The first annual review of the Privacy Shield agreement that governs transatlantic data flows has come back with a solid, unsurprising mark of "adequate".
The agreement – which rose from the ashes of the Safe Harbour framework that was ruled invalid after being challenged by privacy activist Max Schrems – aims to protect personal data transferred from the EU to US companies.
And, despite various questions over the agreement, not to mention legal challenges, the European Commission has ruled that it provides an "adequate" level of protection for personal data.
The review clearly tries to strike a positive note, offering praise for the US government's efforts to date, no matter how small. For instance, there's a line on the fact it "has established an online platform for the [Privacy Shield] ombudsman". Translation: they made a webpage.
However, justice commissioner Věra Jourová acknowledged that there are a number of areas that need improvement.
These include – as expected – that the US needs to fill the vacant posts on the Privacy and Civil Liberties Oversight Board, and appoint a permanent ombudsman (currently there is only an acting one). Jourová said this should happen "as soon as possible" but that the Commission had not set a "concrete deadline".
There have also been concerns about the impact of Donald Trump's executive orders on immigration, and the administration's feeling towards security and privacy.
Addressing these concerns, the Commission said that US authorities "expressly confirmed that the current US administration is not making any change" to the Presidential Policy Directive 28, which says surveillance activities need to safeguard personal information regardless of where the person resides.
However, at a press briefing Jourová said it would be better if this directive was signed into US law, adding that the Commission was lobbying for it to be included in the Foreign Intelligence Surveillance Act, which will expire at the end of the year.
"To have it in the Act would give much stronger protection and a much more sustainable solution," she said. "We are lobbying for improvements, but we have to wait until the end of the year."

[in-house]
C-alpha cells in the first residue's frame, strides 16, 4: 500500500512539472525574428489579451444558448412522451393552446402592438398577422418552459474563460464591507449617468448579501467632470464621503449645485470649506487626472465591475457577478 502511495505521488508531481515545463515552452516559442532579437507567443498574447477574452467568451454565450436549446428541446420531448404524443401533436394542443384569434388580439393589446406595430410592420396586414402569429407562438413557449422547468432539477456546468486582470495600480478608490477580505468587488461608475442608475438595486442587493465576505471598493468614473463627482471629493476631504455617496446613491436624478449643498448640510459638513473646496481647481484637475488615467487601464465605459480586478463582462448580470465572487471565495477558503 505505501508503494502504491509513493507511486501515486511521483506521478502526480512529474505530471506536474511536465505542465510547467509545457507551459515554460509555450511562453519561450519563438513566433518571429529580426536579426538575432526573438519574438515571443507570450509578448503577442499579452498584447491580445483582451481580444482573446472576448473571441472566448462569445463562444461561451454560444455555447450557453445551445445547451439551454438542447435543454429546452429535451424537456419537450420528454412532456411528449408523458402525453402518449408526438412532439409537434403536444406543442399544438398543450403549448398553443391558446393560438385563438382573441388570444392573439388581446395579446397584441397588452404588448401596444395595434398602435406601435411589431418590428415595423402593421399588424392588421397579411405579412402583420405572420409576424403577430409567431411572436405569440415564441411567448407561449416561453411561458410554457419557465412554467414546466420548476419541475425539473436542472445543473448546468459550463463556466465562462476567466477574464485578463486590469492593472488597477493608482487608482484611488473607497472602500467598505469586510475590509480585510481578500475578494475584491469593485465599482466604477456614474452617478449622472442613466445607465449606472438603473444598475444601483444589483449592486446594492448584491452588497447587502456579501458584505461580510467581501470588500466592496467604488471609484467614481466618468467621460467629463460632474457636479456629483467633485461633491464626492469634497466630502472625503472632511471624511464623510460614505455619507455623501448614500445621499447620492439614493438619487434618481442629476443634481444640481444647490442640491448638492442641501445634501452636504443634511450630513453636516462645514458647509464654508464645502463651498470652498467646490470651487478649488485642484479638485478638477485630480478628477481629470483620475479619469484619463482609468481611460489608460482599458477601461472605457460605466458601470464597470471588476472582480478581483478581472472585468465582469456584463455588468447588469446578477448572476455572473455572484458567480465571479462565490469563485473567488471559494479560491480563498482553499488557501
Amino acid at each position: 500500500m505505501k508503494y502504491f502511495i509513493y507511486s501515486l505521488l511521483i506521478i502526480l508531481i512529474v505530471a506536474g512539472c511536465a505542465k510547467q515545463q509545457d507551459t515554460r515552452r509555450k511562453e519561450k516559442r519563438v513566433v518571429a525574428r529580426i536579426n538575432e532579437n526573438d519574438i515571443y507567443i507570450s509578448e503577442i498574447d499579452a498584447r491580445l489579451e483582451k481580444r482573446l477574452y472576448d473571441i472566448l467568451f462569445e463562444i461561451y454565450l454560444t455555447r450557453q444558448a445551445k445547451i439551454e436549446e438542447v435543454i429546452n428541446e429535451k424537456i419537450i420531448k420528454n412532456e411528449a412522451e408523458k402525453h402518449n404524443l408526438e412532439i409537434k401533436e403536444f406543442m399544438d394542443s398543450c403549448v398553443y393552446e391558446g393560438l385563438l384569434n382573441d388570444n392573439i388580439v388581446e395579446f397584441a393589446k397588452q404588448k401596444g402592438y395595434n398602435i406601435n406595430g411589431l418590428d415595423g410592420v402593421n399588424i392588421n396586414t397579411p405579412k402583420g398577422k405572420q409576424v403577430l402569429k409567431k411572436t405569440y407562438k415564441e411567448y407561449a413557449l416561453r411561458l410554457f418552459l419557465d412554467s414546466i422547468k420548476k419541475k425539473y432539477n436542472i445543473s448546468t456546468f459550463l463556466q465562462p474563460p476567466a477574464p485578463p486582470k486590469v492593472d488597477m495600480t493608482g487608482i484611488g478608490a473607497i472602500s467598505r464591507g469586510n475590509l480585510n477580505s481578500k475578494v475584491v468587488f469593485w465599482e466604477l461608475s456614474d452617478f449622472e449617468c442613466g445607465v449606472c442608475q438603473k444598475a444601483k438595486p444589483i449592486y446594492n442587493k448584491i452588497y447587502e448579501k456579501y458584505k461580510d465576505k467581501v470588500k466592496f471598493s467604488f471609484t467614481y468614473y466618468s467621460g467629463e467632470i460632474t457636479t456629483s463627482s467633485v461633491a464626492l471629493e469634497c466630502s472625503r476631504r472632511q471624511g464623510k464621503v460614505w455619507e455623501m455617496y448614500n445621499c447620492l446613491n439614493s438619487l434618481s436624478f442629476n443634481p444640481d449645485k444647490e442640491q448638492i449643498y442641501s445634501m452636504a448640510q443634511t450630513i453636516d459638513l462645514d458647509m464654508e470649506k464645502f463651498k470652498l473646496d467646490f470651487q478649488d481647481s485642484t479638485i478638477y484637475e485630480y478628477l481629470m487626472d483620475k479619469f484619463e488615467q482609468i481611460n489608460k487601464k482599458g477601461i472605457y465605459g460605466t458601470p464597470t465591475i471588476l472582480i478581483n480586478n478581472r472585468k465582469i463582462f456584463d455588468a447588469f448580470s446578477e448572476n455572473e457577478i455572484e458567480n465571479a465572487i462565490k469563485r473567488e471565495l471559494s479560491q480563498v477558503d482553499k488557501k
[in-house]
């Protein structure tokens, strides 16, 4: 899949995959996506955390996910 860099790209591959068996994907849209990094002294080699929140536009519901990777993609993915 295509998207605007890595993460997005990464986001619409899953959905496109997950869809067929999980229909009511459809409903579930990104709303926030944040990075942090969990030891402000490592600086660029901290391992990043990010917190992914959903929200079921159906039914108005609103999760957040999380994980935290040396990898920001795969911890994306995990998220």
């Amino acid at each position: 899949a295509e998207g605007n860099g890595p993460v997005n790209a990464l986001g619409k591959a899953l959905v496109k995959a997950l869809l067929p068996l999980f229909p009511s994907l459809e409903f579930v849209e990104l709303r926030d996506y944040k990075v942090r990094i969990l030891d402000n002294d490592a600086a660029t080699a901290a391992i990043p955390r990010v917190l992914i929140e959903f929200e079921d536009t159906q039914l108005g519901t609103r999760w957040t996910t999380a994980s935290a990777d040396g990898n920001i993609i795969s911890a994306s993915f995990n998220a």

Elsewhere in the review, the Commission calls on the US Department of Commerce to increase its oversight of the framework, which allows companies to self-certify (2,400 have done so to date – more than in Safe Harbour's first 10 years).
The Commission said the DoC should carry out more "proactive and regular monitoring" of companies' compliance with the framework, as well as search for firms making false claims about their participation in the scheme.
It also called for closer cooperation between US and EU enforcers, and work to increase awareness of the agreement within the EU, so individuals knew how lodge complaints.
Jourová said that "so far there have been practically no complaints", but this might mean people lack information on how to raise one.
When asked later how a recent ruling from the High Court in Dublin that has referred transatlantic data transfers back to the European Court of Justice might affect Privacy Shield, Jourová said that she was "confident" the agreement "will withstand such court scrutiny".
Meanwhile, the Article 29 Working Party – made up of the EU's data protection authorities, and a vocal critic of the agreement when it was first drafted – has said that its own analysis of the framework and the review will be published in November. ®